26 Apr Technology and business merge at UW Burrill Competition
MADISON – The seventh annual G. Steven Burrill Technology Business Plan Competition proved to be a fountain of new ideas and student creativity, as 14 teams of University of Wisconsin-Madison students met at Grainger Hall Friday, April 23 to exhibit their business plans to a panel of judges.
“The main goal is to give students across campus an opportunity to create new businesses…get out of the faculty in terms of judgment,” said Anne Miner, professor of business at UW-Madison and head organizer of the competition. “These are the students who have both science and business knowledge, and we want to give them an experience that brings them together.”
The first-place award of $10,000 was given to the Spine Dr. company, consisting of biomedical engineering students John Pucinelli and Scott Wiese, recent graduate Brian Asti and business Masters of Accountancy student Chad Empey. Their design and business plan consists of an accessory for MR and CT scan machines, based on the principal of isometric rotation to analyze the movement of vertebrae when the spine is at the center of rotation. This makes it possible to compare differences in intervertebral disk positions and determine problems that may result from spinal breakdown.
“The biggest boost is just giving us the confidence that a business like this could be successful someday,” Asti said of the team’s victory. “We can point to the fact that we’re not the only ones who think we will be a success.”
The second-place prize of $7,000 was awarded to BriteIce Technologies for a system designed to create multiple illuminated advertisements on ice surfaces for hockey games. Developed by mechanical engineering students Michael Casper and Anthony Nichol and consumer science undergraduate Paul Hohag, this project is currently being tested at the Kohl Center.
Third place was granted to Auris Solutions, giving $4,000 to MBA students Asad Alam, KimAnh To, Lance Mikus and Orlando Rivera, for their creation of a product designed to help improve the detection of hearing defects. The $1,000 fourth-place award was given to bioengineering student Nate Altfeather and Masters of Business Administration student Ricky Lam for their company Mercury and its analytical device designed to examine and strengthen athletic performance.
Additionally, awards rewarding business plans with distinct societal benefits were given to Green Automotive Systems for its plan focused on hydrogen cell cars, and to Good Neighbor Inc. for a grocery delivery system. Avella Nets was also specially awarded for the innovation involved in the design of its stronger ice fishing net.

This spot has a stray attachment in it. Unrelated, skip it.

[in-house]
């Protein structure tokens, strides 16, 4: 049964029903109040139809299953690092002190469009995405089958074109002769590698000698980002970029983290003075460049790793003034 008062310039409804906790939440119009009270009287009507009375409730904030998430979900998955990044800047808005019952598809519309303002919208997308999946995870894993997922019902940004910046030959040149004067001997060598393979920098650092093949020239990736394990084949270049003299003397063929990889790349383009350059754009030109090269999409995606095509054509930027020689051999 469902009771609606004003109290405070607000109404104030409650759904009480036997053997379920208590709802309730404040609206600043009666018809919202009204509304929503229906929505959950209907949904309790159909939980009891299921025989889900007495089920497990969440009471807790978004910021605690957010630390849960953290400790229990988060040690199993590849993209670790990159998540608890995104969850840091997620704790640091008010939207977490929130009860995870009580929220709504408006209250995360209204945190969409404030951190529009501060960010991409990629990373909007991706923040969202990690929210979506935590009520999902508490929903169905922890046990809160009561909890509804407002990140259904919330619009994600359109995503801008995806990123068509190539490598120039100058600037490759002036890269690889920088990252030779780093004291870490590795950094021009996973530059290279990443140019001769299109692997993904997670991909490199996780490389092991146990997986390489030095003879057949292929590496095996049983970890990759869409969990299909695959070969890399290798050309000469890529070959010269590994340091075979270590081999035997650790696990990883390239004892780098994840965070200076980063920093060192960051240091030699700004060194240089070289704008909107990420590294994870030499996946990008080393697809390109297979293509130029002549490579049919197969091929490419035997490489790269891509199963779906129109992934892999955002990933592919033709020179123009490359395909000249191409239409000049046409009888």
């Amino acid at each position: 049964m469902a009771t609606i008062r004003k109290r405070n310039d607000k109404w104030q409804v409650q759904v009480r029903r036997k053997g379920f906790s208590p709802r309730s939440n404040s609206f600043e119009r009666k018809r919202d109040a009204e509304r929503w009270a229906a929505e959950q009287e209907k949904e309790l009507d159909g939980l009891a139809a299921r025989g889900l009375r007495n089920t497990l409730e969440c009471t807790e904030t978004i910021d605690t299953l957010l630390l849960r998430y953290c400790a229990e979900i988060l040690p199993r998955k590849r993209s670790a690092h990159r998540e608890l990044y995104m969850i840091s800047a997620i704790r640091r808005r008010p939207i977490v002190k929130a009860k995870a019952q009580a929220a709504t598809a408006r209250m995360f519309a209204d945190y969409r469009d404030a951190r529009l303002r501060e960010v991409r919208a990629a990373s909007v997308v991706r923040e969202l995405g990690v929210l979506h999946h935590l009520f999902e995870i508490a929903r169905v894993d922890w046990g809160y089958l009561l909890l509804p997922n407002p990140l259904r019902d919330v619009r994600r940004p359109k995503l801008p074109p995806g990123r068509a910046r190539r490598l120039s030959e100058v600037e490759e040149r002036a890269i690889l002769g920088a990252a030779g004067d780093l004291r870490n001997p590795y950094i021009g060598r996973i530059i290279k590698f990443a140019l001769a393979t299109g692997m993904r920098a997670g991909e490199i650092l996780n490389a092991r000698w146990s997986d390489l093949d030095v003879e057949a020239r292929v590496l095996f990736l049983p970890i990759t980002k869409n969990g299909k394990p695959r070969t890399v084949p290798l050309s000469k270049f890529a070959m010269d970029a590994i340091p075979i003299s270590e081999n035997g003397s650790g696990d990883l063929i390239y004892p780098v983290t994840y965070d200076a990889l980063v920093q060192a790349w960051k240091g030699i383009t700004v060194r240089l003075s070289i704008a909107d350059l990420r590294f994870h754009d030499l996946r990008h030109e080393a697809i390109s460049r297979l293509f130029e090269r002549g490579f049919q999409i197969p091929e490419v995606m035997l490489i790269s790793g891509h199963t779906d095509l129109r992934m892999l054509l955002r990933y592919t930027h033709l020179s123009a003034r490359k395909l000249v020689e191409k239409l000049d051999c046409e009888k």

Virtually all teams said they found the most important point of the competition to develop a balance between business and technology. Since students from these two disciplines move in different circles, opportunities for collaboration are often limited, making the competition a rather unique experience for both parties.
“You have to realize that business and engineering [students] think differently,” said Jon Kuchenreuther, vice president of operations for of Green Automobile Systems, “so it was interesting to work together.”
“It was absolutely crucial for our company,” Asti said of the cross-college collaboration. “Neither the business nor the engineering is self-supporting, but the balance we achieved helped make this plan a success.”
Nick Passint, president of Avella Nets, praised the competition for giving his company further impetus to develop a business plan. “It forced us to come up with some kind of business outline…it’s been a natural thing,” he said.
Additionally, this year’s competition will not only be beneficial for participating students, but for the state as well. Both Spine Dr. and BriteIce will now be automatic finalists in the Wisconsin Governor’s Business Plan Competition, allowing them to introduce their ideas to an even broader base of interested parties.
“We believe [the Burrill Competition] is improving both as an educational experience for the students, and as a resource for the state of Wisconsin,” Miner said.
Miner feels that all participants, regardless of level of success, gain something from the competition that will allow them to prosper in other areas. “Some who don’t win tell us they see what they need to do to make it work — the fact that they did this changes their feeling about what they want to do.”